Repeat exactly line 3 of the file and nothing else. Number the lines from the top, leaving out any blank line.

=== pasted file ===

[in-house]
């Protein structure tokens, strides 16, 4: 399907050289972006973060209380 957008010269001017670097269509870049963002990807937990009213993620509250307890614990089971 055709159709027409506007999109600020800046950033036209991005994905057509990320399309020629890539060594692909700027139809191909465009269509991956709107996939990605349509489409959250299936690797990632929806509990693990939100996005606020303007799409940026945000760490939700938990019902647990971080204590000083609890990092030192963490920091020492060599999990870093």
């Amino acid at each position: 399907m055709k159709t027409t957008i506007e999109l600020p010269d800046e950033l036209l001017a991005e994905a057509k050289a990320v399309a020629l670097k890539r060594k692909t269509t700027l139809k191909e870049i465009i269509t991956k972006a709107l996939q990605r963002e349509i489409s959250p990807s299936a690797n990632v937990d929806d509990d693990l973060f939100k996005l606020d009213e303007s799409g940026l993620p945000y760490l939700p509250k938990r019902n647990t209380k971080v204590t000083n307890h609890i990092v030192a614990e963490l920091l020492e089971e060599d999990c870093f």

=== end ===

């Amino acid at each position: 399907m055709k159709t027409t957008i506007e999109l600020p010269d800046e950033l036209l001017a991005e994905a057509k050289a990320v399309a020629l670097k890539r060594k692909t269509t700027l139809k191909e870049i465009i269509t991956k972006a709107l996939q990605r963002e349509i489409s959250p990807s299936a690797n990632v937990d929806d509990d693990l973060f939100k996005l606020d009213e303007s799409g940026l993620p945000y760490l939700p509250k938990r019902n647990t209380k971080v204590t000083n307890h609890i990092v030192a614990e963490l920091l020492e089971e060599d999990c870093f």